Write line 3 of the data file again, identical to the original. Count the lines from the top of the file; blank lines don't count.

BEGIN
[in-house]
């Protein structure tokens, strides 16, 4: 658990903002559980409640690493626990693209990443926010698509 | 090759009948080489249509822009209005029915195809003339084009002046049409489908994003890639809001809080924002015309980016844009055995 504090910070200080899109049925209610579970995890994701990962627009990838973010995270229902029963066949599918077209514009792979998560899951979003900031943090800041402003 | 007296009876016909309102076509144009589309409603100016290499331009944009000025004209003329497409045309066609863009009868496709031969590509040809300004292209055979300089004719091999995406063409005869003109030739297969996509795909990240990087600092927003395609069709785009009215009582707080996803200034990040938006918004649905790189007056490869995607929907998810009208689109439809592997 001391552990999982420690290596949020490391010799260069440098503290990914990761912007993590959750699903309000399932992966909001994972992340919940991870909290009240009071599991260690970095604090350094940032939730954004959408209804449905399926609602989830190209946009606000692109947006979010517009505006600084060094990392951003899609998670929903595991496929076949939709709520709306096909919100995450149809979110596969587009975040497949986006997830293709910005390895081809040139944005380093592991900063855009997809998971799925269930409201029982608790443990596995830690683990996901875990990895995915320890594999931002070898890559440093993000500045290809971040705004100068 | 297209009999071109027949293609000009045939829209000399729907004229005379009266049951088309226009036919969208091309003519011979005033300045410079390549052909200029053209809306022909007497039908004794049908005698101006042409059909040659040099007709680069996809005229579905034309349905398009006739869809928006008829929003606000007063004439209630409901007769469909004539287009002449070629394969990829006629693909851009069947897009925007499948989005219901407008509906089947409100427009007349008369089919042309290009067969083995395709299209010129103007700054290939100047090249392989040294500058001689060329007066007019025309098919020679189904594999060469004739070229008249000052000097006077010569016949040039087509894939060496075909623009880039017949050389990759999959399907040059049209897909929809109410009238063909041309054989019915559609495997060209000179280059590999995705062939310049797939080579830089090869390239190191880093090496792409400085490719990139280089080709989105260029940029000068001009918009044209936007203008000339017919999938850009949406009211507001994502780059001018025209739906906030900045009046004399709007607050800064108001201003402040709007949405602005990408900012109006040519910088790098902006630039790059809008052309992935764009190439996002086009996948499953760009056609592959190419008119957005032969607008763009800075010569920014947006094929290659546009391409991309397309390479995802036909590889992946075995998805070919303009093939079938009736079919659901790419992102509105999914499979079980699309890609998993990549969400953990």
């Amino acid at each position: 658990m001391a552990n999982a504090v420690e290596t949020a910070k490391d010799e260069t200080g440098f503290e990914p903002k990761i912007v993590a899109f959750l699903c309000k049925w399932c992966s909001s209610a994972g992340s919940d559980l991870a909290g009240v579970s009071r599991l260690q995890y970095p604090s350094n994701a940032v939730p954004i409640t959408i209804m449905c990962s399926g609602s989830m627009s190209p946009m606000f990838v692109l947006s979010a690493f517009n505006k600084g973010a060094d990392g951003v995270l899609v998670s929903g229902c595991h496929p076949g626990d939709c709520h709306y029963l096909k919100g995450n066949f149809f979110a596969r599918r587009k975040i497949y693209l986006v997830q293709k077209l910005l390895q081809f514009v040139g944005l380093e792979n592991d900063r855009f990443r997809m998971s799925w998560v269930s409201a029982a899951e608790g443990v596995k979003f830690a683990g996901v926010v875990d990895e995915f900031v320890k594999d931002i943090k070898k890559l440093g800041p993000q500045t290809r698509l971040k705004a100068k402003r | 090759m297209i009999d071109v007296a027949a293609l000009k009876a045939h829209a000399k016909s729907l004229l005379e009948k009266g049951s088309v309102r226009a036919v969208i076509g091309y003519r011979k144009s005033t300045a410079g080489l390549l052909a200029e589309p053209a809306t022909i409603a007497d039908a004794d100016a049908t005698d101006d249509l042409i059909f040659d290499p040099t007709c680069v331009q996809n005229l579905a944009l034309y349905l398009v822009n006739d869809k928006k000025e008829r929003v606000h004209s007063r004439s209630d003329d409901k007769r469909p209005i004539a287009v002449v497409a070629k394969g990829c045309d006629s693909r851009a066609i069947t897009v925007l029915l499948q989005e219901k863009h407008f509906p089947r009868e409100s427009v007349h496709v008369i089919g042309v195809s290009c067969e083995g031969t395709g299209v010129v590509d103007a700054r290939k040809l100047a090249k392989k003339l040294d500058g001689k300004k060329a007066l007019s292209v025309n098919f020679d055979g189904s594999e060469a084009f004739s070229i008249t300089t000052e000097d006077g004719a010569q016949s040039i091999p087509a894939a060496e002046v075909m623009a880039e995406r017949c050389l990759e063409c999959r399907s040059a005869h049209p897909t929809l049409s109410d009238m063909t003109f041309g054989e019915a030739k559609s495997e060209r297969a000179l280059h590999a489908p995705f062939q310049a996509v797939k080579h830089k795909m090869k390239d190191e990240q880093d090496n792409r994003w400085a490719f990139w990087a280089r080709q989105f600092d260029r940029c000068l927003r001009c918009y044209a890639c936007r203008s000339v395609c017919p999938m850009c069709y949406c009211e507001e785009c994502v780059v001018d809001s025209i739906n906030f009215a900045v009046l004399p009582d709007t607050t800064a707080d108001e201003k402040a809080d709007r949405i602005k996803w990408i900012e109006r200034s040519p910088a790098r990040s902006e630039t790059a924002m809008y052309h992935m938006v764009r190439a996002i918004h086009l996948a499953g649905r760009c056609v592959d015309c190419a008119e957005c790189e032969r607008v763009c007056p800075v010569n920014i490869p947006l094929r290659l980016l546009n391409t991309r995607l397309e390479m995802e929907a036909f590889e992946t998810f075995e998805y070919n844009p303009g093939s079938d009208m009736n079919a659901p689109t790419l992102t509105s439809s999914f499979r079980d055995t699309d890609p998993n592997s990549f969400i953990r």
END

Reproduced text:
């Amino acid at each position: 658990m001391a552990n999982a504090v420690e290596t949020a910070k490391d010799e260069t200080g440098f503290e990914p903002k990761i912007v993590a899109f959750l699903c309000k049925w399932c992966s909001s209610a994972g992340s919940d559980l991870a909290g009240v579970s009071r599991l260690q995890y970095p604090s350094n994701a940032v939730p954004i409640t959408i209804m449905c990962s399926g609602s989830m627009s190209p946009m606000f990838v692109l947006s979010a690493f517009n505006k600084g973010a060094d990392g951003v995270l899609v998670s929903g229902c595991h496929p076949g626990d939709c709520h709306y029963l096909k919100g995450n066949f149809f979110a596969r599918r587009k975040i497949y693209l986006v997830q293709k077209l910005l390895q081809f514009v040139g944005l380093e792979n592991d900063r855009f990443r997809m998971s799925w998560v269930s409201a029982a899951e608790g443990v596995k979003f830690a683990g996901v926010v875990d990895e995915f900031v320890k594999d931002i943090k070898k890559l440093g800041p993000q500045t290809r698509l971040k705004a100068k402003r | 090759m297209i009999d071109v007296a027949a293609l000009k009876a045939h829209a000399k016909s729907l004229l005379e009948k009266g049951s088309v309102r226009a036919v969208i076509g091309y003519r011979k144009s005033t300045a410079g080489l390549l052909a200029e589309p053209a809306t022909i409603a007497d039908a004794d100016a049908t005698d101006d249509l042409i059909f040659d290499p040099t007709c680069v331009q996809n005229l579905a944009l034309y349905l398009v822009n006739d869809k928006k000025e008829r929003v606000h004209s007063r004439s209630d003329d409901k007769r469909p209005i004539a287009v002449v497409a070629k394969g990829c045309d006629s693909r851009a066609i069947t897009v925007l029915l499948q989005e219901k863009h407008f509906p089947r009868e409100s427009v007349h496709v008369i089919g042309v195809s290009c067969e083995g031969t395709g299209v010129v590509d103007a700054r290939k040809l100047a090249k392989k003339l040294d500058g001689k300004k060329a007066l007019s292209v025309n098919f020679d055979g189904s594999e060469a084009f004739s070229i008249t300089t000052e000097d006077g004719a010569q016949s040039i091999p087509a894939a060496e002046v075909m623009a880039e995406r017949c050389l990759e063409c999959r399907s040059a005869h049209p897909t929809l049409s109410d009238m063909t003109f041309g054989e019915a030739k559609s495997e060209r297969a000179l280059h590999a489908p995705f062939q310049a996509v797939k080579h830089k795909m090869k390239d190191e990240q880093d090496n792409r994003w400085a490719f990139w990087a280089r080709q989105f600092d260029r940029c000068l927003r001009c918009y044209a890639c936007r203008s000339v395609c017919p999938m850009c069709y949406c009211e507001e785009c994502v780059v001018d809001s025209i739906n906030f009215a900045v009046l004399p009582d709007t607050t800064a707080d108001e201003k402040a809080d709007r949405i602005k996803w990408i900012e109006r200034s040519p910088a790098r990040s902006e630039t790059a924002m809008y052309h992935m938006v764009r190439a996002i918004h086009l996948a499953g649905r760009c056609v592959d015309c190419a008119e957005c790189e032969r607008v763009c007056p800075v010569n920014i490869p947006l094929r290659l980016l546009n391409t991309r995607l397309e390479m995802e929907a036909f590889e992946t998810f075995e998805y070919n844009p303009g093939s079938d009208m009736n079919a659901p689109t790419l992102t509105s439809s999914f499979r079980d055995t699309d890609p998993n592997s990549f969400i953990r």